Open Mobile Learning

|

mobile learning, edtech, digital media and learning

corrupting “games”

November 7th, 2011 at 12:07

“If you fall into the trap of using games just as any other medium and you aren’t understanding the broader social changes and values that the technology is promoting, then you are going to be using new tools to reach old ends.” —Kurt Squire.


This fall MobileEd.org has been researching mobile use at the K-12 level, trying to understand if students and teachers are actually using mobile phones for learning. We have been interviewing superintendents, principals, IT Directors, teachers, and students, representing over 15 schools (and nearly 10k students) in Western Mass.—charter / public, elementary and high schools. Though this work is still in progress, we presented some preliminary findings at Mozilla/HASTAC/MacArthur’s MobilityShifts.org several weeks ago at Parsons The New School.

Among other things, we have found that while many administrators, teachers, and students had some sort of mobile device, phones were not really being used for learning—either formally in class work or informally outside of class. At MobilityShifts.org, we presented some of the reasons why mobile phones were not being leveraged, then made recommendations for how we might address the situation. We argued for creation of Open Mobile Learning, an open web-based resource for mobile learning lessons. And building on James Gee and Michael Levine’s idea for a Digital Teacher Corps, we recommended creation of a Mobile (Digital) Teacher Corps.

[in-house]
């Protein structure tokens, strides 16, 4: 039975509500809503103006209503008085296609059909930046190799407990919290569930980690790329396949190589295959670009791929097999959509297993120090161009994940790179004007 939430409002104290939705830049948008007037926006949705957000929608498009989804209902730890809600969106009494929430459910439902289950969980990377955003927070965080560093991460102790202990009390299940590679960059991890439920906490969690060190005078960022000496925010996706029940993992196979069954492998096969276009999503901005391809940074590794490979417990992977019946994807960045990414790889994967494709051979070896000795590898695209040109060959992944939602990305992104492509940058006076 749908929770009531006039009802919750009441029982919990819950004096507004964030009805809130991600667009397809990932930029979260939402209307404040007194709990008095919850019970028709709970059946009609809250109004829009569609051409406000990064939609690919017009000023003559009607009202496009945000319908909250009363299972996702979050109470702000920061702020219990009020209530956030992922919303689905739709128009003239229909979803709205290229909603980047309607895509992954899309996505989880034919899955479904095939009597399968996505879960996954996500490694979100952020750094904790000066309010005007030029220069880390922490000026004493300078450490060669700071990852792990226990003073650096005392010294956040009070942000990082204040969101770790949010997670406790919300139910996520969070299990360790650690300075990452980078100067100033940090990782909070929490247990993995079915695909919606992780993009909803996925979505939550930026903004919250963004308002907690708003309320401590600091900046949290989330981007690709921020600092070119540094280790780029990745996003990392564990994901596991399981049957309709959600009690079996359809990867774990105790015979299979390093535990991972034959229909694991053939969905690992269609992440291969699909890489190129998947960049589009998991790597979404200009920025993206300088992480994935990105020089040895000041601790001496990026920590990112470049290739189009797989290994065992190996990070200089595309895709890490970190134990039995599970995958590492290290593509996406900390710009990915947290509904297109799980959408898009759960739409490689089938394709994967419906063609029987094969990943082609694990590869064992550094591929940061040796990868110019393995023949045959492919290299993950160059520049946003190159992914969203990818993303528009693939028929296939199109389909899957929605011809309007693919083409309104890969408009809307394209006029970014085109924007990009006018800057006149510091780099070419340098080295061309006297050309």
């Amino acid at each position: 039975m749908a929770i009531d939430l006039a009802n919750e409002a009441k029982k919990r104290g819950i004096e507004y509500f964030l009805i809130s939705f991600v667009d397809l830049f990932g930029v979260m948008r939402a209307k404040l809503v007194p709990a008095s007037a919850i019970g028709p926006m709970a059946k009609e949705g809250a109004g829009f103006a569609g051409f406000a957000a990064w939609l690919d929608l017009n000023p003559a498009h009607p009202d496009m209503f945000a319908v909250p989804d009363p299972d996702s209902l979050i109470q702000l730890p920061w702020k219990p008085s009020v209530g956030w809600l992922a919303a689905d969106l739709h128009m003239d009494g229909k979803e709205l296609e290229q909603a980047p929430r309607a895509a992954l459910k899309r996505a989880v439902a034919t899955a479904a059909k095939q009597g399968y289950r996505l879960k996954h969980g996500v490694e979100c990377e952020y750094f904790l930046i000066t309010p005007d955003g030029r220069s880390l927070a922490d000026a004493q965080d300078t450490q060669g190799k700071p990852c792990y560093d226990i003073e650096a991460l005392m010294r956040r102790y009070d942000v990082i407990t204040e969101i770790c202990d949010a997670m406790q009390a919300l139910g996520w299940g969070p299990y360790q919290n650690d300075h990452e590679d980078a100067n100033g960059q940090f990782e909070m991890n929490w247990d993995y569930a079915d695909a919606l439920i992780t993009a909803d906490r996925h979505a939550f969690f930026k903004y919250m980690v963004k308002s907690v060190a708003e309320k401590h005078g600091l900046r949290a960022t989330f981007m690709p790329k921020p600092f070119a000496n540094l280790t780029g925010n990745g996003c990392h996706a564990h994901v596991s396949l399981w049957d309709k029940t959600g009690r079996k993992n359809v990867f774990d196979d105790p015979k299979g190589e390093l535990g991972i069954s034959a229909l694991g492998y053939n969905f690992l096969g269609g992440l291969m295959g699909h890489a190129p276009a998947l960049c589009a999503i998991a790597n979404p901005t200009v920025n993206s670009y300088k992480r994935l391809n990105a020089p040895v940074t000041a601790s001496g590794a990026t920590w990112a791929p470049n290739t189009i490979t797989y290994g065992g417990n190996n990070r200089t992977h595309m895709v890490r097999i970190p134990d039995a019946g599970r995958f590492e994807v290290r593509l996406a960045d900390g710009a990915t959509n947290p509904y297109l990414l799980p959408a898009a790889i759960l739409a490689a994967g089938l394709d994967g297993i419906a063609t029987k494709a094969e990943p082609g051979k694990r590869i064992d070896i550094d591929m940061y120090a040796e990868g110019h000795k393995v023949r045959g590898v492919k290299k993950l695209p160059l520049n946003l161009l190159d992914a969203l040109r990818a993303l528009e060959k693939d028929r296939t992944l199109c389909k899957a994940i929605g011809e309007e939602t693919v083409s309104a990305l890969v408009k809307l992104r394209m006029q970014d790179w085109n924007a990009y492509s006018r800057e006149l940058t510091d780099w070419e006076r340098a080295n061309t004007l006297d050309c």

Why the quote from Kurt Squire, then? Squire’s caution about “using new tools to reach old ends” resonates with a sub-theme emerging from the research. When asked about games, some students remarked that there are two types of games: ones designed by Educators and ones designed by gamers (people who love and actually play games).  “The ones designed by educators suck,” said one student candidly. Of course, the binary is not absolute—there are educators who design good games, etc.—but the point is a well taken, and that’s what Squire begins to address in his DMLcentral interview when he discusses how we can design good, comprehensive games for education. What I am also hearing in conversation with students is that the meaning of “game” has already shifted. Kids are suspicious of  computer “games” when they’re rolled out in school settings. And when I watch third graders perform rote memory exercises in the guise of a game, I fear that we’ve corrupted the “game,” moving it away from what Jane McGonigal describes as  “gamefulness.” Clearly, a game does not necessarily ensure meaningful learning, but a proliferation of bad games might just ruin the very passion-led learning opportunities that games make possible.

Leave a Reply

XHTML: You can use these tags: <a href="" title=""> <abbr title=""> <acronym title=""> <b> <blockquote cite=""> <cite> <code> <del datetime=""> <em> <i> <q cite=""> <s> <strike> <strong>